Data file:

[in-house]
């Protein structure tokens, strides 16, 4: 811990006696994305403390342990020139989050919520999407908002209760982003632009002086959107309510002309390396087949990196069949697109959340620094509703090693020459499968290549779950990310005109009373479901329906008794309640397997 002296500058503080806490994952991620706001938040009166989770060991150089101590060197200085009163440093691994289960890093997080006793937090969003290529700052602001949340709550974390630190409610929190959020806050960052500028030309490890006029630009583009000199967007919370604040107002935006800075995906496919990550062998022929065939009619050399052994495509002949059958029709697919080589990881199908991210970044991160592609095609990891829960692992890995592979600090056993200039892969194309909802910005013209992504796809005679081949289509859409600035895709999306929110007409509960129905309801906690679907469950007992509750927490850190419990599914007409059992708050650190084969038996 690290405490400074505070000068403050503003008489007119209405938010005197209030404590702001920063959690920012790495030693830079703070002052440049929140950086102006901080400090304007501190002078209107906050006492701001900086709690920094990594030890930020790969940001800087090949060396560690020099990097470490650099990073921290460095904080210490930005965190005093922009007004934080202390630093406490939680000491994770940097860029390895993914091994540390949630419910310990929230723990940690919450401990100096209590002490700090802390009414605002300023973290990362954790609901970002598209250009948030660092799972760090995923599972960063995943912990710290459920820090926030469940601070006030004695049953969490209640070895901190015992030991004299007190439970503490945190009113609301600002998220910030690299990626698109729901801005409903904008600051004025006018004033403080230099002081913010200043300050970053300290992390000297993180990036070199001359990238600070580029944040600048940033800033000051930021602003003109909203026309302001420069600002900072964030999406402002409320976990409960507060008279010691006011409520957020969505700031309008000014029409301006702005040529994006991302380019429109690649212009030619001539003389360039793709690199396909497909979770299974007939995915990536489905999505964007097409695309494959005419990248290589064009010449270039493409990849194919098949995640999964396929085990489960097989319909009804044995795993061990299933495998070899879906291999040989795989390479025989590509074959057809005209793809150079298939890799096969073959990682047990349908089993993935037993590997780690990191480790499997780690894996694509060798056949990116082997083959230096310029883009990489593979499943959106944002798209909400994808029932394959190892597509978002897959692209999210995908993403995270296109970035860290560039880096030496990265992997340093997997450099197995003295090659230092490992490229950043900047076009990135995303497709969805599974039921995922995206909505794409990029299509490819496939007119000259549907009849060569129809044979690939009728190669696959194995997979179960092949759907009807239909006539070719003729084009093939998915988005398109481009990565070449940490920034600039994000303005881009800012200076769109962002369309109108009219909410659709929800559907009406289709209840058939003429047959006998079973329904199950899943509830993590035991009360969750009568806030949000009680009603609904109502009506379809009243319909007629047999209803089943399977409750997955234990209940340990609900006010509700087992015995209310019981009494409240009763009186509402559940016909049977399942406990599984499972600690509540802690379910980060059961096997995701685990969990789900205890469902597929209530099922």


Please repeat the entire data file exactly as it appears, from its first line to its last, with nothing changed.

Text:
[in-house]
């Protein structure tokens, strides 16, 4: 811990006696994305403390342990020139989050919520999407908002209760982003632009002086959107309510002309390396087949990196069949697109959340620094509703090693020459499968290549779950990310005109009373479901329906008794309640397997 002296500058503080806490994952991620706001938040009166989770060991150089101590060197200085009163440093691994289960890093997080006793937090969003290529700052602001949340709550974390630190409610929190959020806050960052500028030309490890006029630009583009000199967007919370604040107002935006800075995906496919990550062998022929065939009619050399052994495509002949059958029709697919080589990881199908991210970044991160592609095609990891829960692992890995592979600090056993200039892969194309909802910005013209992504796809005679081949289509859409600035895709999306929110007409509960129905309801906690679907469950007992509750927490850190419990599914007409059992708050650190084969038996 690290405490400074505070000068403050503003008489007119209405938010005197209030404590702001920063959690920012790495030693830079703070002052440049929140950086102006901080400090304007501190002078209107906050006492701001900086709690920094990594030890930020790969940001800087090949060396560690020099990097470490650099990073921290460095904080210490930005965190005093922009007004934080202390630093406490939680000491994770940097860029390895993914091994540390949630419910310990929230723990940690919450401990100096209590002490700090802390009414605002300023973290990362954790609901970002598209250009948030660092799972760090995923599972960063995943912990710290459920820090926030469940601070006030004695049953969490209640070895901190015992030991004299007190439970503490945190009113609301600002998220910030690299990626698109729901801005409903904008600051004025006018004033403080230099002081913010200043300050970053300290992390000297993180990036070199001359990238600070580029944040600048940033800033000051930021602003003109909203026309302001420069600002900072964030999406402002409320976990409960507060008279010691006011409520957020969505700031309008000014029409301006702005040529994006991302380019429109690649212009030619001539003389360039793709690199396909497909979770299974007939995915990536489905999505964007097409695309494959005419990248290589064009010449270039493409990849194919098949995640999964396929085990489960097989319909009804044995795993061990299933495998070899879906291999040989795989390479025989590509074959057809005209793809150079298939890799096969073959990682047990349908089993993935037993590997780690990191480790499997780690894996694509060798056949990116082997083959230096310029883009990489593979499943959106944002798209909400994808029932394959190892597509978002897959692209999210995908993403995270296109970035860290560039880096030496990265992997340093997997450099197995003295090659230092490992490229950043900047076009990135995303497709969805599974039921995922995206909505794409990029299509490819496939007119000259549907009849060569129809044979690939009728190669696959194995997979179960092949759907009807239909006539070719003729084009093939998915988005398109481009990565070449940490920034600039994000303005881009800012200076769109962002369309109108009219909410659709929800559907009406289709209840058939003429047959006998079973329904199950899943509830993590035991009360969750009568806030949000009680009603609904109502009506379809009243319909007629047999209803089943399977409750997955234990209940340990609900006010509700087992015995209310019981009494409240009763009186509402559940016909049977399942406990599984499972600690509540802690379910980060059961096997995701685990969990789900205890469902597929209530099922």